The progress we’ve made in the fight against HIV has been remarkable. As a doctor, I’ve seen first-hand how life-saving HIV treatment now means people diagnosed with the virus can expect a normal, healthy life and when on treatment cannot, I repeat, cannot pass on the virus. Yet, these great leaps that we’ve made in dealing with the physical impact of HIV have not been matched with addressing the psychological impact of HIV.

Just a few months ago the nation was shocked to see the destruction the HIV epidemic unleashed during the broadcast of It’s A Sin. Thankfully those heartbreaking scenes of people left to die on their own in hospital beds and lives being cut short are a thing of the past. But that stigma we saw on screen, the fear and misunderstanding of HIV among many, that sticks to this day.

The fear from the 1980s still looms large over conversations about HIV and is one of the reasons why there are still 6,700 people living with HIV but are undiagnosed. It also explains why people living with HIV are twice as likely to experience poor mental health, including depression, anxiety, and isolation, with stigma often fuelling these experiences. At a recent roundtable on the issue, organised in association with Terrence Higgins Trust, one participant said ‘living with HIV-stigma is worse than living with the HIV virus’.

Mental health and HIV are intertwined for a number of reasons. People living with HIV are more likely to have poor mental health and people with poor mental health are more likely to be at increased risk of HIV. Groups that HIV impacts most already face multi-levels of discrimination, including gay and bisexual men, trans people, Black African and other minority ethnic communities, and migrants.

Despite the clear need to have comprehensive and tailored mental health support, people living with HIV continue to be let down. According to a report by the All-Party Parliamentary Group on HIV/AIDS, 40% of HIV clinics have no psychological or mental health support within the clinic. This leaves people either unable to access any mental health support at all or relying on general mental health services, where there is often limited understanding of HIV.

The national HIV Commission found that it’s within healthcare services that people living with HIV encounter the highest levels of stigma and discrimination related to their HIV status. Cases of professionals ‘double-gloving’ and only offering people living with HIV appointments at the end of the day still happen.

We need a long-term approach to ridding this stigma within our health and social care settings by providing regular and robust training for professionals so they understand the modern-day realities of HIV.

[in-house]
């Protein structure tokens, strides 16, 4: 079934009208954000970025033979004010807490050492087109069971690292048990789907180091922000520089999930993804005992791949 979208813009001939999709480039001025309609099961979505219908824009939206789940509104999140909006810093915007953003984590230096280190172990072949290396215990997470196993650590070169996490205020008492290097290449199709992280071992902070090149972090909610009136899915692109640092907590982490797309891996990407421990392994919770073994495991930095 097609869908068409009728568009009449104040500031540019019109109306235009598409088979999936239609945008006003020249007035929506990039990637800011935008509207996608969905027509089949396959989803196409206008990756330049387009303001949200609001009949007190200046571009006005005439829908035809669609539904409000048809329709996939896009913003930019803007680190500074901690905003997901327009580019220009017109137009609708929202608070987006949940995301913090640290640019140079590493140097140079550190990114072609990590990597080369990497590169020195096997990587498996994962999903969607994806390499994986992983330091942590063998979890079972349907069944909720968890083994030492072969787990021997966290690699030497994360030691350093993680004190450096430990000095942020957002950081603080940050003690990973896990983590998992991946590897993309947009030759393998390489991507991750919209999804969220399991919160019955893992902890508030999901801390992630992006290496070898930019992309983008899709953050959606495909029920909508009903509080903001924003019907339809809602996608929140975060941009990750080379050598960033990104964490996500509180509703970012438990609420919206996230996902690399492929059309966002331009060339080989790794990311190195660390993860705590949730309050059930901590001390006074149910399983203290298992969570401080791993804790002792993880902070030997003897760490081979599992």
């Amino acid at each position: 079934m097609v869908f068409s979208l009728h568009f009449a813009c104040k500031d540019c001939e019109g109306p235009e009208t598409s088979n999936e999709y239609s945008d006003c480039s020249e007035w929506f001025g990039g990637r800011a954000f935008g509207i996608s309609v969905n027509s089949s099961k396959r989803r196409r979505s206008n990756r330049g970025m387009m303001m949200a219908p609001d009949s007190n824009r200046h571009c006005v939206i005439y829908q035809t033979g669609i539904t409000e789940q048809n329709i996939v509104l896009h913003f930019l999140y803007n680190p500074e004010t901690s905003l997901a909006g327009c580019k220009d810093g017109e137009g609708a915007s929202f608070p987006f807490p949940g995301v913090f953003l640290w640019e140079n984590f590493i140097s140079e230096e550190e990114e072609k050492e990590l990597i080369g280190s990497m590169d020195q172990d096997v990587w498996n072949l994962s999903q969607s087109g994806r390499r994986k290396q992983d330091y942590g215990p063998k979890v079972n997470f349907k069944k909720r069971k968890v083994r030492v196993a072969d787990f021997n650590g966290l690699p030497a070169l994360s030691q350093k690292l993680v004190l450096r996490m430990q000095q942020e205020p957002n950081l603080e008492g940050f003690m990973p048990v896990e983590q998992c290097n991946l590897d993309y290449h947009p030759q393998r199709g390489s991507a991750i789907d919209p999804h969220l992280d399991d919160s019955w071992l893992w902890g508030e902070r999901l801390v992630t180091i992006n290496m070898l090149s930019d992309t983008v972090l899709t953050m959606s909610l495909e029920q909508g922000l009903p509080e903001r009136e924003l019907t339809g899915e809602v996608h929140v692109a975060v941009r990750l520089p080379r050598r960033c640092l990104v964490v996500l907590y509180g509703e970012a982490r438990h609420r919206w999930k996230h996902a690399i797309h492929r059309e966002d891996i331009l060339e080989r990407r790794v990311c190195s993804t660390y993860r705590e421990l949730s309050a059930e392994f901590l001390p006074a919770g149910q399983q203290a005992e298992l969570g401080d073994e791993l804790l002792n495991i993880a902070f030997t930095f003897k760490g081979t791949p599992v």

Evidence tells us that the better someone’s mental health, the more likely they are to take their daily HIV medication, be physically well and not be able to pass on the virus, known as becoming undetectable. The right support for those living with depression sees an 83% increase in successful HIV medication adherence. Despite the clear public health benefits to treating mental health issues in people living with HIV, it is usually not until someone reaches a crisis point in their mental health that they are offered the appropriate support.

I applaud the work of Terrence Higgins Trust that over the last 12 months has expanded its support services to provide free online counselling to anyone living with HIV in the UK. This has been a lifeline for many people who have experienced loneliness and isolation during the national lockdown. The charity has also been providing regular wellbeing and resilience sessions to be there for people living with HIV during a time that has put a real strain on people’s mental health.

But we need to see the Government step upon mental health support too. Ministers have promised to end new cases of HIV in England within the decade. This is something I wholeheartedly support. Better mental health is integral, not an add-on.

Matt Hancock has pledged to publish a new HIV Action Plan this year that will set out the roadmap to 2030. This plan must be worthy of its name by providing a robust commitment to fund mental health services for people living with HIV and roll out a new public health awareness campaign to tackle the stigma that has stubbornly stuck over the decades.

We have all the tools to end new cases of HIV and we know what works, now we need to use them all.

Rosena Allin-Khan is the Shadow Minister for Mental Health.